“Therefore, go and make disciples of all the nations, baptizing them in the name of the Father and the Son and the Holy Spirit. Teach these new disciples to obey all the commands I have given you. And be sure of this: I am with you always, even to the end of the age.”
– Matthew 28:19-20
The history of the modern-day circular huddle was invented in 1894 by Gallaudet University football player Paul D. Hubbard. It was created as a strategy to protect their play calling from opposing teams. However, people have been huddling up since the beginning of time. Adam and Eve even huddled in the garden to figure out a game plan after eating the fruit. For many different reasons, we circle up in all areas of life: sports, family, business, church and social.
6 purposes of the huddle:
1. Rest - Refuel and regroup
2. Game Plan - Create clarity and alignment on strategy
3. Preparation - Provide instruction and insight
4. Motivation - Give encouragement and inspiration
5. Correction - Make changes
6. Celebration - Recognize success
Even though there is power, value and purpose in the huddle, there has to come a time to break the huddle. You can’t stay in the huddle forever! You even get penalized in sports when you huddle too long. Nobody wants all talk and no action. The power of the huddle is what happens after you break the huddle, and you only know if a huddle is successful after the huddle is broken. Time reveals the impact of the huddle.
In the church, there has been a huge emphasis on the small group over the last 30 years. We have seen the church get people out of sitting in rows and into circles. Sharing and sharpening one another in small groups has been transformational. However, we often stop with just circling up. Huddles are meant to be broken, not to sit in the holy huddle.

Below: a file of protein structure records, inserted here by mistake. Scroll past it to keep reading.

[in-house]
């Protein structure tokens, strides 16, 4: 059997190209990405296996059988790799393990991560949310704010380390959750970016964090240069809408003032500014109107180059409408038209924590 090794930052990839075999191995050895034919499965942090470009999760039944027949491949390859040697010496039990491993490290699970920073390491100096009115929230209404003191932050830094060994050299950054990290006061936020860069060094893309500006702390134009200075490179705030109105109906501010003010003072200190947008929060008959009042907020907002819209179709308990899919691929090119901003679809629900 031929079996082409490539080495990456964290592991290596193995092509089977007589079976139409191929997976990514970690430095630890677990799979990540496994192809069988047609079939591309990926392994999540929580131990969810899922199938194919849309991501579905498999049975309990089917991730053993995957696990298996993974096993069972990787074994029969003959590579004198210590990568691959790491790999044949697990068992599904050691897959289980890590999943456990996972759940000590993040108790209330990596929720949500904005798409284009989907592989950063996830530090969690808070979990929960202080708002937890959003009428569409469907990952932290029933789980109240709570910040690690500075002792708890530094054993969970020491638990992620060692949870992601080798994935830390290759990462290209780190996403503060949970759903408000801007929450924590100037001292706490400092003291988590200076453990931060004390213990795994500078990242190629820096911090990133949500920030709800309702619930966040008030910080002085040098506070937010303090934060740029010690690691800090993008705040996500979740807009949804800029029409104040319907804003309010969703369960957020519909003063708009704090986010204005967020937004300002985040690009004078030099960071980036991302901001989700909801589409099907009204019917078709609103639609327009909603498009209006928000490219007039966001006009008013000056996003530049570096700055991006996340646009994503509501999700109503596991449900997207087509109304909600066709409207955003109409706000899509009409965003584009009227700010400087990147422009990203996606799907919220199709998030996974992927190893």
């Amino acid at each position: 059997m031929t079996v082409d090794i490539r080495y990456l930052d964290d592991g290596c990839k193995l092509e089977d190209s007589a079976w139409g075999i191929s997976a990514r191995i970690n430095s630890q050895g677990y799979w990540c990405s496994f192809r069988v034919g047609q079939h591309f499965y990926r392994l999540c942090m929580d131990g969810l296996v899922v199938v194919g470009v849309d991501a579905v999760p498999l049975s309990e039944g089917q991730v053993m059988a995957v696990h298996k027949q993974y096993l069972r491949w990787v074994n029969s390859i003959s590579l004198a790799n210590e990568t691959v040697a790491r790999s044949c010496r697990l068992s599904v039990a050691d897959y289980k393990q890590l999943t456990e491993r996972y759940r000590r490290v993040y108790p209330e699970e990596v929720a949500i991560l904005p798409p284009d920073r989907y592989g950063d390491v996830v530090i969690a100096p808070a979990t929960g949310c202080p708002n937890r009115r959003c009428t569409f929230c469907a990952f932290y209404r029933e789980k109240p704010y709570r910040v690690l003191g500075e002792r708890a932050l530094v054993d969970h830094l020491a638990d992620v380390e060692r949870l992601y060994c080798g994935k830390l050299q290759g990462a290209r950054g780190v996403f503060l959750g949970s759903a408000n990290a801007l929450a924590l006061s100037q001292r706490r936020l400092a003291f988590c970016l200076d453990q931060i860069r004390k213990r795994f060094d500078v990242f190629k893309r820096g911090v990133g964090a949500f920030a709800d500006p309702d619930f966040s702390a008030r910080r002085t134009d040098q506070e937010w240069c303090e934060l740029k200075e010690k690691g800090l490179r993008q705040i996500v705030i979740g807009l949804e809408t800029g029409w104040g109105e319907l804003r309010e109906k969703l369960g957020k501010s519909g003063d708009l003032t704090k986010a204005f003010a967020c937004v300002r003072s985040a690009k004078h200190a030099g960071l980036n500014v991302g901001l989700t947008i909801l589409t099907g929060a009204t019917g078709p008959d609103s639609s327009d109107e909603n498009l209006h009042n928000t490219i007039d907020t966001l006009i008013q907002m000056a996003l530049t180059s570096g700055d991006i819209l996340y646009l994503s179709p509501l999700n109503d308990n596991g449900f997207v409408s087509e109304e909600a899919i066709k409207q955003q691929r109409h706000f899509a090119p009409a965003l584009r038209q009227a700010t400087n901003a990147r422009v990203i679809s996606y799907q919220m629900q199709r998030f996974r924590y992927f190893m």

4 reasons to break the huddle:
1. Impact - You make a contribution.
2. Growth - You fulfill your potential.
3. Accomplishment - The team fulfills its purpose.
4. Experience - You grow from losses and victories.
In Matthew 28:19-20, Jesus was breaking the huddle. The disciples were enjoying the huddle and didn’t want to go. They were commanded to go to Jerusalem, Judea, Samaria and the uttermost parts of the world, but they got stuck in Jerusalem. They were comfortable. Jesus said, “Disciples go make disciples!” Making disciples was the game plan. He was communicating the strategy not only for the disciples but the entire Church. There is value in gathering, but we must scatter. We often get stuck in the huddle like the disciples, but we must break the huddle and go!
FCA is breaking the huddle. We are engaging, equipping and empowering coaches and athletes to first become disciples and then make disciples. We desire to lead every coach and every athlete into a growing relationship with Jesus Christ and His church. And we aren’t just focused on Jerusalem but also Judea, Samaria and the uttermost parts of the world! Since 2013, we have witnessed God opening doors for us to minister in over 73 countries. We broke the huddle!
Huddle up with us! But just know we will break it, so that God can use us to impact the world!
Father, thank You for the blessing to huddle up with others to grow and learn. But, Lord, there is a time and place to break the huddle for Kingdom work. Show me where You desire for me to go and make disciples. In Jesus’ name we pray, amen.